I received the opportunity to review a book by one of my favorite authors. I didn't even realize it when I'd signed up, but I couldn't contain my enthusiasm once I opened the package from the publisher Friday afternoon when it arrived.
I literally finished it within 48 hours, the bulk of which were after church yesterday afternoon while I huddled under three blankets because it's cold in Texas again and
Since I can't technically even tell you about it (which is a bummer, because I loved it that much), I have to speak in broad and vague terms in the hopes that nobody reads this and figures it out because then I'm probably never gonna get another free book again. At least not by totally legit and legal means.
So, the basic premise of this book is about change. Which, generally, I'm kind of opposed to. I don't like it. I don't enjoy it. Especially if it involves some kind of increase in taxes. And if you spring it on me at the last minute without any prior warning, it's likely you'll get punched in the nads/uterus/ovaries/other sensitive and painful area.
Or, for those of you who might be local, I might have to get North Bryan on your ass.
I realize that change can be good and positive and clearly, I've made some of those kinds of changes in my own life. This mostly involves engaging my filter more often, which if you know me at all, is pretty much a Herculean feat. It requires an enormous amount of restraint. And have you ever tried to restrain an angry fat girl?
I had lunch with a friend that I hadn't seen in a while. I got there first, which meant that I had to sit alone at a table (which of course was smack in the middle of the restaurant where everyone was left wondering if I was meeting someone or just sadly and forever alone) and wait for an excruciatingly long period of time (that probably really only equaled about ten minutes in non-Gini time) for her to arrive.
I played on my phone for a bit. I looked around. I nicely told the waitress that yes, I did understand that it was a serve yourself type buffet, I was just waiting for a friend. Twice. I played on my phone some more. I stared out the window willing her to drive faster. I stared at my phone some more.
When she (blessedly) wandered in, I sat my phone down and started talking. It dinged. A text message.
I ignored it. It dinged again. Another one.
I turned it face down. It buzzed (seriously, where were all of you people ten minutes ago?!).
I ached to reach for it. And not because I wasn't enjoying the company. It was just out of instinct. With every buzz or ding, I got more and more twitchy not responding to it. And, it got to the point where I was starting to rationalize checking it...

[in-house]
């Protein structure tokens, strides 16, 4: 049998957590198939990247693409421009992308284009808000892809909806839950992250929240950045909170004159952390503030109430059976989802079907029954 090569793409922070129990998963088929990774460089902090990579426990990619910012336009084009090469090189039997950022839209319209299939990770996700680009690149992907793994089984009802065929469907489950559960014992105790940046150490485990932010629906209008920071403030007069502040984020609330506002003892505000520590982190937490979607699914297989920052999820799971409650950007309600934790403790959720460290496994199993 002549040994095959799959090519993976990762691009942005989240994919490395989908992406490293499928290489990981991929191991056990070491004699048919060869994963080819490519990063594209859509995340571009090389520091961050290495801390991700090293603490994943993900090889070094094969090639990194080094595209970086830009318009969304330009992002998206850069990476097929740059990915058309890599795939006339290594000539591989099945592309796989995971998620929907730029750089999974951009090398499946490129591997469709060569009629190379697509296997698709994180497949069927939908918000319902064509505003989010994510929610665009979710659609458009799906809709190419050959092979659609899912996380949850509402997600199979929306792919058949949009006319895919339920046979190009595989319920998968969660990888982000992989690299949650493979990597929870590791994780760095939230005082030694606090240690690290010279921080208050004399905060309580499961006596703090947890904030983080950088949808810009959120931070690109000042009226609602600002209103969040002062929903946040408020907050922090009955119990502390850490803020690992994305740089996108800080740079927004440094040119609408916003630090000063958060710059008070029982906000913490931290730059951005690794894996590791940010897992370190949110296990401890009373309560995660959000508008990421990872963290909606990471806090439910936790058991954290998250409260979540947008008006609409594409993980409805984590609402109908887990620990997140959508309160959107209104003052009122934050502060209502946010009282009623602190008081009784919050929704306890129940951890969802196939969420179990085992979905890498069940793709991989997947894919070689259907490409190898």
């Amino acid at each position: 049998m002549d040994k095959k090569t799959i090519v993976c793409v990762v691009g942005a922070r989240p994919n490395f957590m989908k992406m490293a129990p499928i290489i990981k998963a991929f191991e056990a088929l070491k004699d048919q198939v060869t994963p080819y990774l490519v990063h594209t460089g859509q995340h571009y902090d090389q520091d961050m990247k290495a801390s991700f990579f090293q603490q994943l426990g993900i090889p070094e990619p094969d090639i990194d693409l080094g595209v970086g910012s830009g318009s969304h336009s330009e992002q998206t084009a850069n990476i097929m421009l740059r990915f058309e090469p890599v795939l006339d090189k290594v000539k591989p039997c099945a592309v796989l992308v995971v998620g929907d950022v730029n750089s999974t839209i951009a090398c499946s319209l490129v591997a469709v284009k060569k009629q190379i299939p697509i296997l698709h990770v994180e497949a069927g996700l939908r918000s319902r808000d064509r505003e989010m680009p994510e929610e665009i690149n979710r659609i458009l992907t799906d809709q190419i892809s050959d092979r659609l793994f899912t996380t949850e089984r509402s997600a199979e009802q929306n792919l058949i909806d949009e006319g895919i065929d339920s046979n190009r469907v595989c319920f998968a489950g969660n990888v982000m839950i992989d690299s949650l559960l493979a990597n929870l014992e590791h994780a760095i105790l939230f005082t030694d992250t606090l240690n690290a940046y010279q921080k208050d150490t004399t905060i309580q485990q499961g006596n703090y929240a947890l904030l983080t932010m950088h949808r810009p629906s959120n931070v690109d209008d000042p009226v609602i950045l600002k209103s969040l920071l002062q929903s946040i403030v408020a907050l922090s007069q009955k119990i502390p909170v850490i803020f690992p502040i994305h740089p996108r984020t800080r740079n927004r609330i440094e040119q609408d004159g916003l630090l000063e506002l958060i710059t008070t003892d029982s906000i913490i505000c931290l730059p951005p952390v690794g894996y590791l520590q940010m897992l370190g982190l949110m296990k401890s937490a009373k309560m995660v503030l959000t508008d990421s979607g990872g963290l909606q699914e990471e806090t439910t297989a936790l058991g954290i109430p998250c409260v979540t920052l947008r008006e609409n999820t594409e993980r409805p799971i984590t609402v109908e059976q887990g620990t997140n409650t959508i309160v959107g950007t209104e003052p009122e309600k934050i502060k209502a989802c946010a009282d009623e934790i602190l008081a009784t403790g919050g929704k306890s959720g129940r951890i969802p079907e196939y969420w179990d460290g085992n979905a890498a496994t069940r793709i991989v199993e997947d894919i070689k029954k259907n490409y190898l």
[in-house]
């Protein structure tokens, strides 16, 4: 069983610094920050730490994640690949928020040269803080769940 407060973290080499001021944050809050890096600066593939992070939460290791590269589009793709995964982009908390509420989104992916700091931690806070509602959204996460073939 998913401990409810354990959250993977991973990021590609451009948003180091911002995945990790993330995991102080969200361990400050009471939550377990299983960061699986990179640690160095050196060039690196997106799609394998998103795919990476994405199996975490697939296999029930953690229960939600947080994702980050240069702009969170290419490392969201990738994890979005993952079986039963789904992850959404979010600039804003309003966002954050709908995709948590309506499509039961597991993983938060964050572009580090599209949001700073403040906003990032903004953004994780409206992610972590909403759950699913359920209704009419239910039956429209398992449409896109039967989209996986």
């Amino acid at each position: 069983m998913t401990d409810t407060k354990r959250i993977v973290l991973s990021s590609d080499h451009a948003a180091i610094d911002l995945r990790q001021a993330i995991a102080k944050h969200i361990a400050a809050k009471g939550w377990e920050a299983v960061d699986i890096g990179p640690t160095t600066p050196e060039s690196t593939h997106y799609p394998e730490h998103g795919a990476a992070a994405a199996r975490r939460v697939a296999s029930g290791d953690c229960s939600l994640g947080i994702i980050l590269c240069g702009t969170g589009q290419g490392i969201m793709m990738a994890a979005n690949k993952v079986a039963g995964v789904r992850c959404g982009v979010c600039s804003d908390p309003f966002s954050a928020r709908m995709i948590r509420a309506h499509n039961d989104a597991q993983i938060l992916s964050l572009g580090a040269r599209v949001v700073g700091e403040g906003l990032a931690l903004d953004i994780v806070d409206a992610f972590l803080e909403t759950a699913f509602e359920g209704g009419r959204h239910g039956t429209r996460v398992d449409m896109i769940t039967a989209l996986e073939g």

"Well, maybe it's important."
"What if the boys need me?"
"It could be important PTO stuff."
Yeah. When you start worrying about PTO stuff, that ain't a problem. That's an addiction. For real.
That was the point where it started to dawn on me that maybe I was too connected. Within a day, I realized that being that connected was a major source of unhappiness for me. In a lot of different ways. Seeing everyone's thoughts and opinions and relationships splashed all over pages on the internet is not good for anyone. But, if you're extra sensitive about certain situations and subjects, that just makes it worse. I can't do it. I don't want to do it. I want to read a book. I want to sit and talk with my husband. I want to hang out with friends who actually want to spend time with me.
And that's what I did this week.
I got out of the house. I played board games with Mr. BFG after dinner. I had lunch and ran errands. I worked up at Blake's school. I plugged in my iPod and listened to music while I wrote. I wrote more this week than I have in the last year. And I was completely happy not spending that time on Facebook or Pinterest or the local message board or looking at all of the things that make feel like something in my life is missing or out of sorts.
So. The whole point of this (increasingly wordy post)...
I'm walking away. Not from blogging. But from just about every other internet pastime. Facebook will still be there for family and whatever other obligations I have that are connected to it, but it will not be what it once was. Pinterest? Same thing. I'll go through binges I'm sure and I know that it's unrealistic to cut myself off completely...but the bulk of my free time will be spent out doing stuff that I enjoy, with people I enjoy.
And that makes me happy.